Why did they fight? Did they fight and die for nothing? Looking at the modern Poland that few of they have ever seen, I would say, no - but their direct impact is only to the morale, and tradition they gave the new nation few knew. In the end, they mostly served for each other and their honor. Sounds about right. Must have been enough. Should be enough. Mmmmm. Benchmark and ponder. I'm clearing datum.

Saturday, October 28, 2006

Saturday music stop

A little something for Chap. Sump'n a little more up to date.

This was Mofro at the Paradiso in Amsterdam (The Dutch again). If you don't go while you are there, shame on you.

Friday, October 27, 2006

Fullbore Friday

USS Hoel (DD-533). Hey, watch it. I don't care if you are a Fletcher Class destroyer. When you do the following - you have earned the title "Full Bore."
Admiral T. L. Sprague was under the erroneous impression that Admiral William Halsey's 3d Fleet was providing protection to the north and so was taken by surprise when at 06:45 'Taffy 3's" lookouts observed anti-aircraft fire to the northward and within 3 minutes were under heavy fire from Admiral Kurita's powerful Center Force of 4 battleships, 6 heavy cruisers, 2 light cruisers, and 11 destroyers.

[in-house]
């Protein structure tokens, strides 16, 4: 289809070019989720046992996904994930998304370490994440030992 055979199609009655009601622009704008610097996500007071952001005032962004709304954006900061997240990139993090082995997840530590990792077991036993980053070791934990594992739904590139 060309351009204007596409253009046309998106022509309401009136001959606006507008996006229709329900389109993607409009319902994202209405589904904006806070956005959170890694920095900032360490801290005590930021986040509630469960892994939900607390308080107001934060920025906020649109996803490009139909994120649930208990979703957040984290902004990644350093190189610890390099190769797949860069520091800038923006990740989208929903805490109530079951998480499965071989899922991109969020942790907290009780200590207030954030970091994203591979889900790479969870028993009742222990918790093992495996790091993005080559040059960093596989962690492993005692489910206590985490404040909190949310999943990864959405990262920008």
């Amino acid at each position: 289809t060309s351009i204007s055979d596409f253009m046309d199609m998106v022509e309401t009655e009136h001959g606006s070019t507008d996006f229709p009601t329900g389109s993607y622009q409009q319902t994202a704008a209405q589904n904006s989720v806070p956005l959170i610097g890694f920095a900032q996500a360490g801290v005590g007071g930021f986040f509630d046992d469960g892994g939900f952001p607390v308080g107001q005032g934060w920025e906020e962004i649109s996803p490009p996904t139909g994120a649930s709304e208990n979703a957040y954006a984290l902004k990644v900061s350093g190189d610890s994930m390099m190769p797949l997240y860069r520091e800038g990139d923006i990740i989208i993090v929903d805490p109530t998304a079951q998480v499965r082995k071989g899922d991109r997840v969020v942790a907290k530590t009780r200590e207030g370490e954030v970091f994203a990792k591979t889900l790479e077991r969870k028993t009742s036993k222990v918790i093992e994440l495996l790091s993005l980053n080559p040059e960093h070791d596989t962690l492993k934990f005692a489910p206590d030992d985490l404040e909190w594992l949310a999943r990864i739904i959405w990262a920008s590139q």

The only chance for survival of the little group of American "Jeep" carriers and "tin cans" lay in fleeing to the south hoping that aid would arrive before their complete destruction. While the carriers launched all available aircraft to attack their numerous Japanese adversaries and then formed a rough circle as they turned toward Leyte Gulf, Hoel and her fellow destroyers Johnston and Heermann, worked feverishly to lay down a smoke screen to hide their "baby flattops" from the overwhelmingly superior enemy ships. At 07:06, when a providential rain squall helped to hide his carriers, Admiral Clifton Sprague boldly ordered his destroyers to attack the Japanese with torpedoes. Hoel instantly obeyed this order by heading straight for the nearest enemy battleship, Kongō, then 18,000 yards (16.5 km) away. When she had closed to 14,000 yards (12.8 km) she opened fire as she continued her race toward the smoking muzzles of Kongō's 14 inch (356 mm) guns. A hit on her bridge which knocked out all voice radio communication did not deflect her from her course toward the enemy until she had launched a half salvo of torpedoes at a range of 9,000 yards (8.2 km). Although Hoel torpedoes all failed to strike their target, they caused Kongō to lose ground in her pursuit of the carriers by forcing her to turn sharply left and to continue to move away from her quarry until they had run their course. Minutes later Hoel suffered hits which knocked out three of her guns, stopped her port engine, and deprived her of her Mark-37 fire control director, FD radar, and Bridge steering control. Undaunted, Hoel turned to engage the enemy column of heavy cruisers. When she had closed to within 6,000 yards (5.5 km) of the leading cruiser, Haguro, the fearless destroyer launched a half-salvo of torpedoes which ran "hot, straight and normal." This time she was rewarded by the sight of large columns of water which rose from her target. Although Japanese records deny that these torpedoes hit the cruiser, there is no evidence to indicate any other explanation for the geyser effect observed.